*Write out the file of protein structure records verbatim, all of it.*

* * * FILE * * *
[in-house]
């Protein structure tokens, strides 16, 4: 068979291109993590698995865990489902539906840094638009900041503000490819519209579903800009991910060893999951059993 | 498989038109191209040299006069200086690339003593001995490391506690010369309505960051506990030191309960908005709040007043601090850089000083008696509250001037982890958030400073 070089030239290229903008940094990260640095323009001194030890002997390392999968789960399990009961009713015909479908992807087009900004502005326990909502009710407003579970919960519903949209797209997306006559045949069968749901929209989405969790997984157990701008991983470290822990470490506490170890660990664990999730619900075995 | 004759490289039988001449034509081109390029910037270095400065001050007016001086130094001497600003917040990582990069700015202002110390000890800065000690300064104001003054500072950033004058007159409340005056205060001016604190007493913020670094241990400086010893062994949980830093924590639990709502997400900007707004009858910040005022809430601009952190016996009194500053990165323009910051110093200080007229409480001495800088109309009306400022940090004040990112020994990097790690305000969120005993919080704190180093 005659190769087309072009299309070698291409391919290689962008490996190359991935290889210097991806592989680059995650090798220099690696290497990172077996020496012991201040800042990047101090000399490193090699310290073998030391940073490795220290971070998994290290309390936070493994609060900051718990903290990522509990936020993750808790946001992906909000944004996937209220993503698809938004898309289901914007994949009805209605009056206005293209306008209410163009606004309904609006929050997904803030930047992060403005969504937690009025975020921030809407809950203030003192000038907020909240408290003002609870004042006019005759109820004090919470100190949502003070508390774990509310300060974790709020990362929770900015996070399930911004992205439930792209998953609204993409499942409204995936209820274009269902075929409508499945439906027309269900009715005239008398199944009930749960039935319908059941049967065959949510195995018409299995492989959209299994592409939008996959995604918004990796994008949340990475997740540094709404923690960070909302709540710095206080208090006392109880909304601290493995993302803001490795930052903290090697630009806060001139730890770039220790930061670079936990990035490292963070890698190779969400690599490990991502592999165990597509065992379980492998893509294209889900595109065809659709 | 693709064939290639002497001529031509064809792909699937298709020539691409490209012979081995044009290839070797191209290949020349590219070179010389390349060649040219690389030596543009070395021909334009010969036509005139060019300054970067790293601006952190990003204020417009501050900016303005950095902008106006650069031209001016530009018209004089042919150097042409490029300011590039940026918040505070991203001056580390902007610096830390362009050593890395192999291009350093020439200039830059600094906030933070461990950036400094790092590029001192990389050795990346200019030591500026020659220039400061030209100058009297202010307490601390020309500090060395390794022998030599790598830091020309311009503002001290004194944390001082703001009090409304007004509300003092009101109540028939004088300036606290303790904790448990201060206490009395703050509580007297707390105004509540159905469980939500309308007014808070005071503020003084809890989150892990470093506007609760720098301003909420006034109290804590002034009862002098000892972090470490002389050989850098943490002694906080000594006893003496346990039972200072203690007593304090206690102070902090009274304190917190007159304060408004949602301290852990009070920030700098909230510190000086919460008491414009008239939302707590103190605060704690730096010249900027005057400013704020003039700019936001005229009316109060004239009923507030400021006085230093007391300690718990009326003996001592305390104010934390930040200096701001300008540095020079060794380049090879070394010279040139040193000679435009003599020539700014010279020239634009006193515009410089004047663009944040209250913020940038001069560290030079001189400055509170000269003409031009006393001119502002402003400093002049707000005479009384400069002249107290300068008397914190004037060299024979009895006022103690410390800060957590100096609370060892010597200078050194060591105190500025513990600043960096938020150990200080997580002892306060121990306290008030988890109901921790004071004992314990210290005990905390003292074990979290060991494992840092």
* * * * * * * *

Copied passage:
[in-house]
């Protein structure tokens, strides 16, 4: 068979291109993590698995865990489902539906840094638009900041503000490819519209579903800009991910060893999951059993 | 498989038109191209040299006069200086690339003593001995490391506690010369309505960051506990030191309960908005709040007043601090850089000083008696509250001037982890958030400073 070089030239290229903008940094990260640095323009001194030890002997390392999968789960399990009961009713015909479908992807087009900004502005326990909502009710407003579970919960519903949209797209997306006559045949069968749901929209989405969790997984157990701008991983470290822990470490506490170890660990664990999730619900075995 | 004759490289039988001449034509081109390029910037270095400065001050007016001086130094001497600003917040990582990069700015202002110390000890800065000690300064104001003054500072950033004058007159409340005056205060001016604190007493913020670094241990400086010893062994949980830093924590639990709502997400900007707004009858910040005022809430601009952190016996009194500053990165323009910051110093200080007229409480001495800088109309009306400022940090004040990112020994990097790690305000969120005993919080704190180093 005659190769087309072009299309070698291409391919290689962008490996190359991935290889210097991806592989680059995650090798220099690696290497990172077996020496012991201040800042990047101090000399490193090699310290073998030391940073490795220290971070998994290290309390936070493994609060900051718990903290990522509990936020993750808790946001992906909000944004996937209220993503698809938004898309289901914007994949009805209605009056206005293209306008209410163009606004309904609006929050997904803030930047992060403005969504937690009025975020921030809407809950203030003192000038907020909240408290003002609870004042006019005759109820004090919470100190949502003070508390774990509310300060974790709020990362929770900015996070399930911004992205439930792209998953609204993409499942409204995936209820274009269902075929409508499945439906027309269900009715005239008398199944009930749960039935319908059941049967065959949510195995018409299995492989959209299994592409939008996959995604918004990796994008949340990475997740540094709404923690960070909302709540710095206080208090006392109880909304601290493995993302803001490795930052903290090697630009806060001139730890770039220790930061670079936990990035490292963070890698190779969400690599490990991502592999165990597509065992379980492998893509294209889900595109065809659709 | 693709064939290639002497001529031509064809792909699937298709020539691409490209012979081995044009290839070797191209290949020349590219070179010389390349060649040219690389030596543009070395021909334009010969036509005139060019300054970067790293601006952190990003204020417009501050900016303005950095902008106006650069031209001016530009018209004089042919150097042409490029300011590039940026918040505070991203001056580390902007610096830390362009050593890395192999291009350093020439200039830059600094906030933070461990950036400094790092590029001192990389050795990346200019030591500026020659220039400061030209100058009297202010307490601390020309500090060395390794022998030599790598830091020309311009503002001290004194944390001082703001009090409304007004509300003092009101109540028939004088300036606290303790904790448990201060206490009395703050509580007297707390105004509540159905469980939500309308007014808070005071503020003084809890989150892990470093506007609760720098301003909420006034109290804590002034009862002098000892972090470490002389050989850098943490002694906080000594006893003496346990039972200072203690007593304090206690102070902090009274304190917190007159304060408004949602301290852990009070920030700098909230510190000086919460008491414009008239939302707590103190605060704690730096010249900027005057400013704020003039700019936001005229009316109060004239009923507030400021006085230093007391300690718990009326003996001592305390104010934390930040200096701001300008540095020079060794380049090879070394010279040139040193000679435009003599020539700014010279020239634009006193515009410089004047663009944040209250913020940038001069560290030079001189400055509170000269003409031009006393001119502002402003400093002049707000005479009384400069002249107290300068008397914190004037060299024979009895006022103690410390800060957590100096609370060892010597200078050194060591105190500025513990600043960096938020150990200080997580002892306060121990306290008030988890109901921790004071004992314990210290005990905390003292074990979290060991494992840092």